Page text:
Genetic risk for autism spectrum disorders and neuropsychiatric variation in the general population
Robinson EB., St Pourcain B., Anttila V., Kosmicki JA., Bulik-Sullivan B., Grove J., Maller J., Samocha KE., Sanders SJ., Ripke S., Martin J., Hollegaard MV., Werge T., Hougaard DM., Neale BM., Evans DM., Skuse D., Mortensen PB., BØrglum AD., Ronald A., Smith GD., Daly MJ.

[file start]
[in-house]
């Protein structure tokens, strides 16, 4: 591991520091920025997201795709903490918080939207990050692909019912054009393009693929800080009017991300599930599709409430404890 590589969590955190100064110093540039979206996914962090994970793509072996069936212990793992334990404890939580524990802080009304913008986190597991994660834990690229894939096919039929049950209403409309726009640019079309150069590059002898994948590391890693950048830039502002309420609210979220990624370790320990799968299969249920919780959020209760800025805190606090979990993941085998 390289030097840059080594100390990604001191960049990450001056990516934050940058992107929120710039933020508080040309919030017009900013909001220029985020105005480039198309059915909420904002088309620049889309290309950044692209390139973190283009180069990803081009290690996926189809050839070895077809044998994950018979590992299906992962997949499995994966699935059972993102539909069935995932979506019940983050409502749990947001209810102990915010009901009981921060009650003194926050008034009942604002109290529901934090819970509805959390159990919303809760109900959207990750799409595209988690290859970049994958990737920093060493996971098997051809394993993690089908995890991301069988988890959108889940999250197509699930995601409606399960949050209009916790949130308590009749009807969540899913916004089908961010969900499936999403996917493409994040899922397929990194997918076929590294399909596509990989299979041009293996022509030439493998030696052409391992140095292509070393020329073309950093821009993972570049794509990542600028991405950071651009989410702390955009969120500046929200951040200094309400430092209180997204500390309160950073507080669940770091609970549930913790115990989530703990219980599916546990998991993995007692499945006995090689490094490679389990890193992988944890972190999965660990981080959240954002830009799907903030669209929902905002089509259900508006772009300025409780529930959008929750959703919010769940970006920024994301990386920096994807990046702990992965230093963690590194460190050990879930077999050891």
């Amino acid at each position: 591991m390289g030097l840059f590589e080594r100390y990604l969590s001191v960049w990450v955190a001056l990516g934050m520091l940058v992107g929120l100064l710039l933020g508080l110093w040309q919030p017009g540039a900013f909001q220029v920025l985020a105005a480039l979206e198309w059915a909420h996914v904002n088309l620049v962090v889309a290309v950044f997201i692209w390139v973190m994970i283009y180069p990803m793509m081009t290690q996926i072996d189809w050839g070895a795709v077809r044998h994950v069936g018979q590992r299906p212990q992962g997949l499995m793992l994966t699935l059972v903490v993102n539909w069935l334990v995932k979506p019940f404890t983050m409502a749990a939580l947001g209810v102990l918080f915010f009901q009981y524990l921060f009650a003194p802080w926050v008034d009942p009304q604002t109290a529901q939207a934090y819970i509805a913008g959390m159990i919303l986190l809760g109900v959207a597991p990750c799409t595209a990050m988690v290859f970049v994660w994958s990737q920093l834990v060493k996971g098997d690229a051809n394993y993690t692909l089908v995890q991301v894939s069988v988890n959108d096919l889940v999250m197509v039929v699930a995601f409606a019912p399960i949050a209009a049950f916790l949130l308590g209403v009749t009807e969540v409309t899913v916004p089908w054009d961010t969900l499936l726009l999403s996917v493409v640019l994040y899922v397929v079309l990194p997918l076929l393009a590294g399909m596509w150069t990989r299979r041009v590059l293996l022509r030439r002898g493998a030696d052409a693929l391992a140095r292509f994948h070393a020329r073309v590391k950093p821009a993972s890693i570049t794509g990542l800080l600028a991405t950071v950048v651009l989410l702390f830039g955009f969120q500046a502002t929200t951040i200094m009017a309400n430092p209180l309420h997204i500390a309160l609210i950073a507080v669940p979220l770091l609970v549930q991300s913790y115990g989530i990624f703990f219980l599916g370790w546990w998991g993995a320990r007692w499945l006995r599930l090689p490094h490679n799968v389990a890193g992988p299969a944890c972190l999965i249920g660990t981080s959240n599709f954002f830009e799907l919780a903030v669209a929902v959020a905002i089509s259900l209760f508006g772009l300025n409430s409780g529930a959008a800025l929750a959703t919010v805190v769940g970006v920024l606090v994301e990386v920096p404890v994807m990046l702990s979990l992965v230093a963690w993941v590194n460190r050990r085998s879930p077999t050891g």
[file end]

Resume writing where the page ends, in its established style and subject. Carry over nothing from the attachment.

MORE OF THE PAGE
Almost all genetic risk factors for autism spectrum disorders (ASDs) can be found in the general population, but the effects of this risk are unclear in people not ascertained for neuropsychiatric symptoms. Using several large ASD consortium and population-based resources (total n > 38,000), we find genome-wide genetic links between ASDs and typical variation in social behavior and adaptive functioning. This finding is evidenced through both LD score correlation and de novo variant analysis, indicating that multiple types of genetic risk for ASDs influence a continuum of behavioral and developmental traits, the severe tail of which can result in diagnosis with an ASD or other neuropsychiatric disorder. A continuum model should inform the design and interpretation of studies of neuropsychiatric disease biology.